There are some earlier studies reported on the concentration of aflatoxins in dried fish [23] [24] [25]. The impact of aflatoxin-contaminated fish feed has also been studied. According to this study, the fish fed with contaminated feeds can acquire mycotoxins [26].

The earlier study in this area is scarce and insufficient. There is a dearth of information regarding aflatoxin contamination into most of the commonly consumed fish species in Zambia. Moreover, aflatoxins are an acute health hazard. Further, smoke-dried fish is consumed by a significant population in Zambia. Therefore, it would be exciting and significant to quantify aflatoxin concentration in this foodstuff. As such, this study aimed to appraise the prevalence of aflatoxin contamination in commonly consumed fish in Zamia and to highlight the risk posed to the people. This study also considered fresh fish samples to explore aflatoxin contamination, if any, through unknown aflatoxin-contaminated feeds.

2. Materials and Methods

2.1. Sample Collection

The samples for five types of smoke-dried fish were collected from three provinces of Zambia. The markets selected for sample collection include Chibombo-fish Market (CMO) in Central Province, Chisamba-fish Market (CSM) in Central Province, and Lusaka-Soweto Market (LSK) in Lusaka province of Zambia. Five species of dried fish were sampled randomly at each market. The species considered include bream (Pharyngo chromis acuticeps), Buka (Lates stappersii), Mintesa (M. macrolepidotus), Catfish (Clarias gariepinus), and Makobo (Serranochromis). The sample collections for fresh fish were carried out from superstores. The sample collection for this category was carried out from Copperbelt province (Mukuba Mall), Central Province (Kabwe Mall), and Lusaka Province (Manda Hill Mall).

2.2. Sample Preparation

The fish tissue samples were cut using a clean knife and placed into a blender. The sample was then ground at high speed. It was subsequently kept at −25˚C. The sample was then brought to room temperature and extracted using the VICAM method as stipulated below.

2.3. Equipment Calibration

The analysis of fish samples used VICAM Series-4EX Fluorometer for the determination of the aflatoxins concentrations. The concentrations were obtained in the ppb unit. The standard calibration mode for Afla 50 for peanut was followed to calibrate the fluorometer. The calibration check of the system was carried out, and the percent recovery of this method was calculated to be 103.8% (5.4/5.2) × 100%. After calibration, each sample was tested for total aflatoxin concentration.

2.4. Sample Extraction and Analysis

2.4.1. Smoked Dried Fish

A 50.0 g of each ground sample was weighed and subsequently transferred to a high-speed stainless steel blender. A 5.0 g of sodium chloride (NaCl) salt was weighed and dissolved in 100 mL of a methanol-water mixture (80:20, v/v). This solution was also transferred to the jar containing the ground fish sample. The blender was covered, and the sample mixture in the blender was further blended at high speed for one minute. Further, the cover was removed from the jar. The extract was poured into a fluted filter paper, which was fitted with a funnel in a clean vessel. A pipette measured 10 mL of the filtered extract, which was poured into a clean vessel. The extract was diluted with 40 mL of wash buffer containing 0.1% tween PBS. The diluted extract was then filtered using a 0.1 µm filter paper.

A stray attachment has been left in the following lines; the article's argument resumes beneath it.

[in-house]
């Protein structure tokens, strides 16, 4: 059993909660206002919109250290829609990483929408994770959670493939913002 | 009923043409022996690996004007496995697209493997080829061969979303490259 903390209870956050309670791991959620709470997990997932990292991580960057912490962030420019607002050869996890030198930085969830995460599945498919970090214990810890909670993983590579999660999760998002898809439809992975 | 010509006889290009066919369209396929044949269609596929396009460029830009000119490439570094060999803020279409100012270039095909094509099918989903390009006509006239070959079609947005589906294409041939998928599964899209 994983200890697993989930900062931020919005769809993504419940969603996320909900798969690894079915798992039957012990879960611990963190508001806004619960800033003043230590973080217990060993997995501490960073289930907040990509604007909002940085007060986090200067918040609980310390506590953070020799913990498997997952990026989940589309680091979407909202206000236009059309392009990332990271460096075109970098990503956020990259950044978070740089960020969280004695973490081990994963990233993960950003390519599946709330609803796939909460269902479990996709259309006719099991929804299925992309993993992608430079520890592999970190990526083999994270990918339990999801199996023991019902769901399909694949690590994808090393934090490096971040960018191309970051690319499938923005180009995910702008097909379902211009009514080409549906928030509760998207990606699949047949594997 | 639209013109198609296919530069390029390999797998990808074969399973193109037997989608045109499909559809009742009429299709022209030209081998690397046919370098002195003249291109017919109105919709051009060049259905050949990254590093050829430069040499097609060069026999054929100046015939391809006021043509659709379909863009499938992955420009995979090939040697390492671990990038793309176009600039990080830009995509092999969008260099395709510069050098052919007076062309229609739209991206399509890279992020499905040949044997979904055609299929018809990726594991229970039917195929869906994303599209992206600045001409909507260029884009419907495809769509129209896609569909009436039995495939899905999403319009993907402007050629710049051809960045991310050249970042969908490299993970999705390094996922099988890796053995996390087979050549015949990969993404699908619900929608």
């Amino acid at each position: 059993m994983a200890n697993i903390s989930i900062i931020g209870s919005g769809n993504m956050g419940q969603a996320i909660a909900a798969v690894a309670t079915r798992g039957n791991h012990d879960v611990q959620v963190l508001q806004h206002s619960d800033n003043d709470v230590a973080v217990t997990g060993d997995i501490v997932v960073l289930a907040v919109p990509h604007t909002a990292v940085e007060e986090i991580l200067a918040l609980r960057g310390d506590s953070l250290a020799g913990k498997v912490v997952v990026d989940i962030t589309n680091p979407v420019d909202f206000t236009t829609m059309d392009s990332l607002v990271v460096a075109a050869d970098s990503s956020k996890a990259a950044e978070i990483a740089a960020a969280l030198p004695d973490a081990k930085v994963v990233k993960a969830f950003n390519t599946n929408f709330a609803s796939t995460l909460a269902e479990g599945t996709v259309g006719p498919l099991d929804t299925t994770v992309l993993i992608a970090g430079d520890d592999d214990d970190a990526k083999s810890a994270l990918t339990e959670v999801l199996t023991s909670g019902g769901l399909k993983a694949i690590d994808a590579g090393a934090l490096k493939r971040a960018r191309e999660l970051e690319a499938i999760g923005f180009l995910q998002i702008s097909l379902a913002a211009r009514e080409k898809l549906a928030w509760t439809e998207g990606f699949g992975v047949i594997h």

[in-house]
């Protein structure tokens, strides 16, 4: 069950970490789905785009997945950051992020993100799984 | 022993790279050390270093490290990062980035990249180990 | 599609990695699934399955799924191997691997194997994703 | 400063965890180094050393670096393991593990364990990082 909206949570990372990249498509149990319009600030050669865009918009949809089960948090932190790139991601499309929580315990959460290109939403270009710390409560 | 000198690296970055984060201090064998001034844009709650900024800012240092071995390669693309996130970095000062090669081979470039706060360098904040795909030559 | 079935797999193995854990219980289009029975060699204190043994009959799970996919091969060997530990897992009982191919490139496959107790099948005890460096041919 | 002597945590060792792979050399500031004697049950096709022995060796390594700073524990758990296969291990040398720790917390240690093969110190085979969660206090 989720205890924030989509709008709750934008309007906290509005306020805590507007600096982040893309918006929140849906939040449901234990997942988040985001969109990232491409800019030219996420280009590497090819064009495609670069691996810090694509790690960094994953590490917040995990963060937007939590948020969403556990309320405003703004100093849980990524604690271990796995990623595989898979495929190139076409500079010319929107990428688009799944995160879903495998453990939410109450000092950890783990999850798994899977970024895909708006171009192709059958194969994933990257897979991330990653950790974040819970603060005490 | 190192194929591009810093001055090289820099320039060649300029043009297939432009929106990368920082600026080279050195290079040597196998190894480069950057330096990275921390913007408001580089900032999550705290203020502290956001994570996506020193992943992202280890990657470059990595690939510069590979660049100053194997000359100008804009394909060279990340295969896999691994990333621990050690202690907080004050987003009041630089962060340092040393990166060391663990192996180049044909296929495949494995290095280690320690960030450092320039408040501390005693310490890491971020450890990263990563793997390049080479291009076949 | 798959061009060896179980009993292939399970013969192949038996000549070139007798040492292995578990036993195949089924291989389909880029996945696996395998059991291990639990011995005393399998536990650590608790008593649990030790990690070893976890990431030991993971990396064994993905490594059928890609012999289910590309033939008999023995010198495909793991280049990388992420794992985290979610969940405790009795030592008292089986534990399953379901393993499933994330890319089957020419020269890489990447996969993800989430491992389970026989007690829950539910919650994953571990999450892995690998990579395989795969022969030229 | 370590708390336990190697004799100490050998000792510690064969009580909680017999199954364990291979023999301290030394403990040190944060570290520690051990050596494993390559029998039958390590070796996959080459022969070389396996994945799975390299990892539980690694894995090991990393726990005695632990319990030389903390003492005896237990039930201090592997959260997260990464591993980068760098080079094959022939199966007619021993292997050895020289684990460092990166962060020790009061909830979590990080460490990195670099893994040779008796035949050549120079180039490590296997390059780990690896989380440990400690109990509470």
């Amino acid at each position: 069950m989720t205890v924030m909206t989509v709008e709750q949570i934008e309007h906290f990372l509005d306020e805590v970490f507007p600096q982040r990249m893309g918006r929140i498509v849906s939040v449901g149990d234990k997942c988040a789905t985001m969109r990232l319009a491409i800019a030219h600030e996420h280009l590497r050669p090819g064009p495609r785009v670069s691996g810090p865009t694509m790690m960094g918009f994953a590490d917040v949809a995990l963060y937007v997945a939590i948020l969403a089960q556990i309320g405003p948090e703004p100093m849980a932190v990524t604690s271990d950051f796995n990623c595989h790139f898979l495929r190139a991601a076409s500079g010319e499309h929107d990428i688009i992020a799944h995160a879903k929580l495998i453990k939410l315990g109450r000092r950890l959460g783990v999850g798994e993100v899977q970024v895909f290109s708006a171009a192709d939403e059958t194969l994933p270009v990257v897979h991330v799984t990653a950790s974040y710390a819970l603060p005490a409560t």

Further, 10 mL of the filtered dilute extract was allowed to pass entirely through an AflaTest immuno-affinity column (IAC) (VICAM, Watertown, MA) at a flow rate of 1 - 2 drops per second until air came through the column. Further, 10 mL of deionized water was passed through the column at a rate of about 2 drops per second. This step was repeated by passing 10 mL of deionized water through the column at a rate of 2 drops per second until air came through the column. All the liquids were removed from the column by applying downward pressure using a pump through the syringe. The aflatoxin was eluted from the affinity column by passing 1.0 mL of HPLC grade methanol through the column at a rate of 1 - 2 drops per second and collected all the sample eluate (1.0 mL) in glass cuvette. A 1.0 mL of Afla Test Developer was added to the cuvette and then vortexed to mix thoroughly. The cuvette was covered with aluminium foil after adding the developer to avoid exposure to the light. After 60 seconds, filtration was carried out using nylon filters into the new cuvette. The cuvette was placed in the calibrated fluorometer. The aflatoxin concentration was noted after 60 seconds.

2.4.2. Fresh Fish

A 70.0 g of each sample was weighed. The higher sample weight considered in this case was prompted due to relatively higher water content in the fresh fish samples. It was then dried at 105˚C. After drying, the sample was weighed to be 37.7 g. A similar extraction and analytical procedure was followed in this case, as described earlier for smoked dried fish samples above.